Reviewed by Brian Cirulnick, September 2007
Yakuza for the PS2
Video Game Review
If you've ever wanted to be a part of the Japanese Mafia (without having to lose a pinky in the process), then this may be the easiest way into the fold. Yakuza is a Japanese gangster story with a uniquely cultural outlook and a zen-simple but highly enjoyable gameplay mechanic. If storytelling and character development mean as much to you as framerate and polygon counts, then this excellent and engrossing title is definitely in your league.
Sega has crafted a game for the PS2 that for once, uses an actual published author — Hase Seishu, a well-known Japanese crime novelist, has written a stirring tale dripping with a Japanese aesthetic. The game follows the exploits of Kazuma Kiryu, a gangster caught up in the internal politics of a Tokyo crime family. He takes the fall for a crime he didn't commit, spends a good long time in jail, and upon his release sets about discovering what happened to his friends and loved ones. What follows is a surprisingly deep story. A tale that begins with a fairly straightforward structure quickly twists and turns, involving money, women, and the power structure of the Yakuza clans. Behind all this, the numerous stories that make up daily life in a little corner of Tokyo take place.
If you remember the groundbreaking Shenmue for Dreamcast, then Yakuza will make you feel right at home, except that it has better graphics, better gameplay and a deeper and more compelling storyline.
Below:You too can lead the virtual life of crime in Tokyo...
Reviewed by Brian Cirulnick, January 2007
Anime Video Game Review
Traditional RPGs (Role Playing Game) have focused on either a fantasy genre or a sci-fi theme. Rising Force Online, by Codemasters provides a mix of both worlds, resulting in an interesting blend of magic and mecha. This next-generation MMO delivers a one-of-a-kind Player versus Player gameplay within a universe where three different factions are at war with one another.
Set in a deep space galaxy known as Novus, take your pick from three all-powerful warring factions leading your character into the final battle for total control over the entire Novus galaxy. Chose from either the Bellato Union, taking control of individual robot battle units like never seen before within any MMOG, Holy Alliance Cora, the mystical and fantasy orientated race utilizing the power of magic and finally the mighty Accretia Empire, a futuristic alien race intent on spreading destruction across the entire sector with their advanced weaponry systems.
With breathtaking graphics, realistic (insofar as realistic as any universe in which "magic" works) gameplay, RF Online is an entirely new and original take on the existing MMORPG game world. The setting is a galaxy in deep space where magic and science co-exist. To rule this galaxy, three factions using very different approaches will go to war. Choose to fight against either science or magic — or mix them together for a different set of strategic options. Wreak devastation on your enemies across all sectors of the galaxy!
Below: Promotional art and a screenshot from RF Online.
Reviewed by Brian Cirulnick, May 2006
|Anime Videogames Website Links:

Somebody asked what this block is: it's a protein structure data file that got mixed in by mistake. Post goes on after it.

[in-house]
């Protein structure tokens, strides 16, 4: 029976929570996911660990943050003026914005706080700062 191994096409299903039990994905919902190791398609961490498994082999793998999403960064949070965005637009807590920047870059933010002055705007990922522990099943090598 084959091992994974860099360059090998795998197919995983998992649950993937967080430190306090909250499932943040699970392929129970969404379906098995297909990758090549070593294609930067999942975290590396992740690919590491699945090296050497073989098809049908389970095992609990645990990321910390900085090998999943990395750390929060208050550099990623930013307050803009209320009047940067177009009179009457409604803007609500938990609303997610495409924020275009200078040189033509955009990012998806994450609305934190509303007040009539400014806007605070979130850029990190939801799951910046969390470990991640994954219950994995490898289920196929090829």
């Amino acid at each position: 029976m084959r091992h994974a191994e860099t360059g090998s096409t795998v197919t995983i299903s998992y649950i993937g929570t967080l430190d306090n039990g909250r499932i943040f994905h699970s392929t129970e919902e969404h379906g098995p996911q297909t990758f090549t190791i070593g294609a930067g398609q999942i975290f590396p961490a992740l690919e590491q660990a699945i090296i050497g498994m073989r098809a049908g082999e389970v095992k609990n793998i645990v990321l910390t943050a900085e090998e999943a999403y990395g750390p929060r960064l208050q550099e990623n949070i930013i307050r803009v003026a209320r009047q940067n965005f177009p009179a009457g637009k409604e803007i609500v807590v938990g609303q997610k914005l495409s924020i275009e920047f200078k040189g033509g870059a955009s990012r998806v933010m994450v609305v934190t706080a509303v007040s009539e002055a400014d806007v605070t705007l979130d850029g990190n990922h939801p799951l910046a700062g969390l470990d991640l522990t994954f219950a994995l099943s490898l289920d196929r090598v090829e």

Anime videogames list at Wikipedia
Anime Video Games UK
Videogame Arcades in Japan
Videogame Arcade Directory of Japan
Sega’s Block People: A good example of an anime styled arcade videogame from Japan
Star of the Giants: Baseball Themed Slot Machine from an Ancient Anime Show
The Visual Novel Database
Visual Novel News
Video Game Book Review
Anyone who's a long time gamer would know of Nintendo, and may have even owned several generations' worth of releases from this company. So what happens if you want to know some history from this immensely successful company, and there are barely any in-depth books about it, either in English or even in Japanese? Then be sure to check out Nintendo Magic by Osamu Inoue, and released by Vertical Press in English with an updated epilogue from its Japanese counterpart, Nintendou: "Odoroki" o unmu houteishiki.
Osamu Inoue is a correspondent from Nikkei Business Publications, and he was granted a rare opportunity for extended one press on one interviews with executives of Nintendo. (Nintendo has rarely conducted interviews, choosing to specifically communicate with the public through press releases.) From those interviews, Inoue wrote a series of articles that was eventually compiled into this book. Without spoiling much detail from this book, Nintendo Magic details the history of Nintendo from its beginning success in hanafuda cards, to the NES systems, and its current success with the DS/Wii.
The book has parts that identify the various personalities that shaped the products for this company; to the companies own personal value/mottos and public persona in the mindset of its customers. From the initial interviews, choice quotes were taken, and begin each chapter in the book, setting the tone for that chapter. My favorite quote happens to be from Satoru Iwata who said, "What's important isn't next-generation technology, but next-generation game experiences. Computing technology isn't that big of a deal."
Nintendo as a company knows its own worth against many other competitions. The book has charts, graphics and numbers of its values against other products, with a specific section dedicated to Sony, and current comparisons against Apple.
With the various pictures, graphs, and charts in the book printed only in black and white, the cover makes up for the short comings in terms of a sensual feel. The cover is also of Nintendo's current signature Wii color, as with the simple design of a directional pad, in the back cover and an on/off button on the side.
Nintendo goal is to be a simple, yet entertaining system. However, reading this book means that you are a person who want to know more about this company. For some people, this book is a bit of a dry reading, but for others, it is a compelling non-fiction on a much beloved company. As research material, this is a very good source for reference, yet if there were any chances for future reprints, the publishing company better add an index in the back of the book.